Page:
BERLIN -- Her predecessor was assassinated by terrorists. Everywhere she goes, angry people call her "job-killer" and worse. Her unique and historic task is the creative destruction of a nation's economy.
Birgit Breuel, the most powerful woman in Germany, is selling off a country. As president of the Treuhand, the agency set up to dismantle and privatize east Germany's communist-era economy, Breuel must fire millions of workers who had assumed capitalism would improve their lives overnight, find buyers for thousands of outdated, environmentally poisoned factories and somehow inject market thinking into a people who had known nothing but dictatorship for nearly 60 years.
"We are cleaning up 40 years of history," said Breuel, a banker's daughter who spent most of her career in local politics. "We can try to explain ourselves to people, but they will never love us. Because whatever we do, it's hard for people. With every one of the 10,000 enterprises, we either privatize or restructure or close them down. In every case, people lose jobs."
The full name of her agency is a classic German tongue twister: Anstalt zur treuhaenderischen Verwaltung des Volkseigentums, Office for the Trust Administration of People's Property.
Its job is equally complex: Starting from scratch, the Treuhand had to hire 3,000 people, figure out who owned what in east Germany, divide it into reasonably attractive chunks and sell it off to investors willing to light the pilot flame of capitalism. Along the way, the Treuhand will have sacked the majority of the 3 million workers employed by the enterprises it is charged with unloading.
This is not popular work. But Breuel, 53, seems to have no desire to win votes. She speaks quickly and nonchalantly about the need to shut down noncompetitive industries. Breuel opposes government-controlled monopolies such as the phone system and the national airline. She is a firm, chain-smoking patrician, an acolyte of Nobel Prize-winning economist Milton Friedman in a country whose social market economy is in many ways more social than market.
She wrote a book called "No Such Thing as a Free Sandwich" and lost an early privatizing attempt when she failed to get the state of Lower Saxony to unload its stake in Volkswagen. But she did not lose her faith in privatization, just as she had not lost her desire to be involved in the world of finance, despite her father's refusal to consider a woman -- even his own daughter -- for a post in the family bank.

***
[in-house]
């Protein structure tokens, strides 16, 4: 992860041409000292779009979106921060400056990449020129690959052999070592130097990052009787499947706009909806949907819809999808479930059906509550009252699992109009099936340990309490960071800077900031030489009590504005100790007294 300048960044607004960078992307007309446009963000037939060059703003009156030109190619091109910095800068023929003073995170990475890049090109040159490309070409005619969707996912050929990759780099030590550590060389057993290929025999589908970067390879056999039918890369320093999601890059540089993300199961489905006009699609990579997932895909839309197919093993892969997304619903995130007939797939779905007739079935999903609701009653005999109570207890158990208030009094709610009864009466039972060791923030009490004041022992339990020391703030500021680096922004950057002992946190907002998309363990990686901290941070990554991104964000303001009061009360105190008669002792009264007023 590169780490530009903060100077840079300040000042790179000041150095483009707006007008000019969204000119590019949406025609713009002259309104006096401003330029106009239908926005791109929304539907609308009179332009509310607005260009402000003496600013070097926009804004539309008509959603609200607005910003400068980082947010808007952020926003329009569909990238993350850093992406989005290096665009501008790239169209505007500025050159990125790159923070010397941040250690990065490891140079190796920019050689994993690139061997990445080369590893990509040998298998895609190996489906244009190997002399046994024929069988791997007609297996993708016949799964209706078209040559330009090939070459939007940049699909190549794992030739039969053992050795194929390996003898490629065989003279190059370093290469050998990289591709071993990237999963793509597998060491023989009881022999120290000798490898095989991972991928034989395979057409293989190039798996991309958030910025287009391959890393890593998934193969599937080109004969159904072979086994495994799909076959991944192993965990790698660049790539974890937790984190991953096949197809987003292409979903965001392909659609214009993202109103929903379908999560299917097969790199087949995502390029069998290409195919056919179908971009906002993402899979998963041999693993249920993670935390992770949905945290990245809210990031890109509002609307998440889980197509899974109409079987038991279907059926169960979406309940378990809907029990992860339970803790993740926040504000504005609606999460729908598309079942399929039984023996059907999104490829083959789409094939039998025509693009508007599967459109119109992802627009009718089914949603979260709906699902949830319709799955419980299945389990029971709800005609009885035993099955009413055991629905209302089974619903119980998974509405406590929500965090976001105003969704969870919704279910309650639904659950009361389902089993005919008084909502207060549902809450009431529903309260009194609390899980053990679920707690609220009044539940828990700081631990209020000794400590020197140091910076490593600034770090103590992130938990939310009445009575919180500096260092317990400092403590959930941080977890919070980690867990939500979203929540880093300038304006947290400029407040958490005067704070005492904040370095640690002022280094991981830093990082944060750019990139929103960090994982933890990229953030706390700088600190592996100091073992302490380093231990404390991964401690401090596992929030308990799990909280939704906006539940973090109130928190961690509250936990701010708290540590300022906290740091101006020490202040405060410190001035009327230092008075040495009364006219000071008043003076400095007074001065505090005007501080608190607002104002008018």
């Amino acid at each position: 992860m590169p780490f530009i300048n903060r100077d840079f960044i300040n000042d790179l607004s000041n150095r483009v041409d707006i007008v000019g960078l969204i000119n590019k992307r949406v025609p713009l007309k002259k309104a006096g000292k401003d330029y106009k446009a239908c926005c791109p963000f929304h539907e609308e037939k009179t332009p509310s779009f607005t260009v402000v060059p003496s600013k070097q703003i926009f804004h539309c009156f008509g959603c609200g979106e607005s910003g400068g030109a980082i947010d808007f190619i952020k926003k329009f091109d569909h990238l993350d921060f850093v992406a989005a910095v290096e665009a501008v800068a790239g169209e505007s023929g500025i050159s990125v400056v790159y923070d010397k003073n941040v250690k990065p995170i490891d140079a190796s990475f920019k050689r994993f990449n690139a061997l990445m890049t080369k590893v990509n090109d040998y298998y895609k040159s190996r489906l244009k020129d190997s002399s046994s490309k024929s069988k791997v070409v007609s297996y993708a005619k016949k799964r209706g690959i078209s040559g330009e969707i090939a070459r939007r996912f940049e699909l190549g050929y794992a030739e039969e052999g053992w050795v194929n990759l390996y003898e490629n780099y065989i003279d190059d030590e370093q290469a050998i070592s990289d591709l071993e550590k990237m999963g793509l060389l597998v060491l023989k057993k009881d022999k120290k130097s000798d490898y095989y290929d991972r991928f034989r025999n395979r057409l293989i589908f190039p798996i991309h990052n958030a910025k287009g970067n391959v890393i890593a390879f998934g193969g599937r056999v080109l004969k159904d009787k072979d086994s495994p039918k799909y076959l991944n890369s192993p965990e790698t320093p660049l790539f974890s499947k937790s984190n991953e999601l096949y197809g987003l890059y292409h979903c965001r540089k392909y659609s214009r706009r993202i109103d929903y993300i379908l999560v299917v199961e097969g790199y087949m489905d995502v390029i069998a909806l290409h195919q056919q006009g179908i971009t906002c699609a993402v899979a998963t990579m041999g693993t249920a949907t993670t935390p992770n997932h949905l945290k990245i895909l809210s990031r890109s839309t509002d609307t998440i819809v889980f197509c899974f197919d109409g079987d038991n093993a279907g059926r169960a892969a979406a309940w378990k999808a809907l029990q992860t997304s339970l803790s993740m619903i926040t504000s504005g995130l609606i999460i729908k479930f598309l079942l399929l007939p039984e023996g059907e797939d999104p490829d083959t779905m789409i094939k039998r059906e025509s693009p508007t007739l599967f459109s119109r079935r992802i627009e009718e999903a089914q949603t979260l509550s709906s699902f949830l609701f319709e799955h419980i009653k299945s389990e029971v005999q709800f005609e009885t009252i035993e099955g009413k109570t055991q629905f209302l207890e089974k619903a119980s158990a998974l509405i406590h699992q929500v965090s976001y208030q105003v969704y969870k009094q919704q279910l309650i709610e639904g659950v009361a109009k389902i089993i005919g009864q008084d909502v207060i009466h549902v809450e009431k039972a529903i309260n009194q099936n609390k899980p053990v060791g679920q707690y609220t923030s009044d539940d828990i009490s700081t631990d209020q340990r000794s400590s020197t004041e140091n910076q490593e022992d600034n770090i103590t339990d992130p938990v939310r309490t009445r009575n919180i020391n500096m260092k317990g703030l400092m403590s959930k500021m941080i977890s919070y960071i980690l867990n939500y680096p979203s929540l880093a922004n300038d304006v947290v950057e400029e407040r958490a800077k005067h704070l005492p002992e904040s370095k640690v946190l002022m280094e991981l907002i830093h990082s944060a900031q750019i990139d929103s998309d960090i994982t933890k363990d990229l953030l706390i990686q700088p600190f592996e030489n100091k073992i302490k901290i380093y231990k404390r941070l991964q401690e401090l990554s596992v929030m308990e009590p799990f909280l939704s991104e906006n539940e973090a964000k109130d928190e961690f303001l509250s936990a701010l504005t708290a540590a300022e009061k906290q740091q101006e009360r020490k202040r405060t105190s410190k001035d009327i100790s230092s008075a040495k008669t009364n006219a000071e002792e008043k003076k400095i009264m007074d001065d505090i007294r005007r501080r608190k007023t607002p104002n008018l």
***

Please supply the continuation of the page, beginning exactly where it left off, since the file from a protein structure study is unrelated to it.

Often compared in the German press to former British prime minister Margaret Thatcher, Breuel says the comparison "does me honor, but I think I am not as harsh and am more compassionate."
Breuel moved up from a post on the Treuhand's governing board this spring, when her predecessor, Detlev Rohwedder, was shot to death at his Duesseldorf home. The assassination by the anarchist Red Army Faction shocked Germany and added a thick layer of security to an already forbidding job. Breuel claims not to be constricted by the security, but concedes it is hard on her family, which was already mourning the death of Breuel's youngest son from cancer last year.
Some in the Bonn government say Chancellor Helmut Kohl picked Breuel in good part because few top German executives wanted to be associated with the Treuhand's thankless task. But Kohl was hardly scraping the barrel by choosing Breuel, who had won a good reputation among business leaders for her work as Lower Saxony's finance minister.
Breuel took over an agency in turmoil. Investors who wanted to get in on the ground floor of the east's transformation often found themselves stymied by an agency that did not seem to know what it was doing. Rohwedder acknowledged early this year that the Treuhand was having so much trouble finding good executives that "in fact we've taken anyone we could get."
The Treuhand's slow start outraged east Germans who watched old communist functionaries slide easily from defunct state-run conglomerates to positions atop newly founded corporations.
Even if she wanted to, Breuel could not escape the history that hangs over the Treuhand's work. Her offices are located in Berlin's most prominent remaining Nazi ministry, Hermann Goering's Luftwaffe headquarters, a thick, labyrinthine stone hulk next to the city's excavation of ruins of Nazi buildings destroyed in the final days of World War II.
At the entrance to the Treuhand building, which the Communists used as a party headquarters, the recent past lurks in the form of a just-renovated mural showing a battalion of heroic female workers clapping hands over their heads as they follow a strapping, guitar-strumming Aryan boy and revolutionary children ahead of a banner praising socialism.
Inside, the Nazis' flair for drama and self-importance endows the Treuhand offices with the look of an omnipotent, omnipresent administration, as unadorned marble doorways feed relentlessly off long, wide, straight corridors.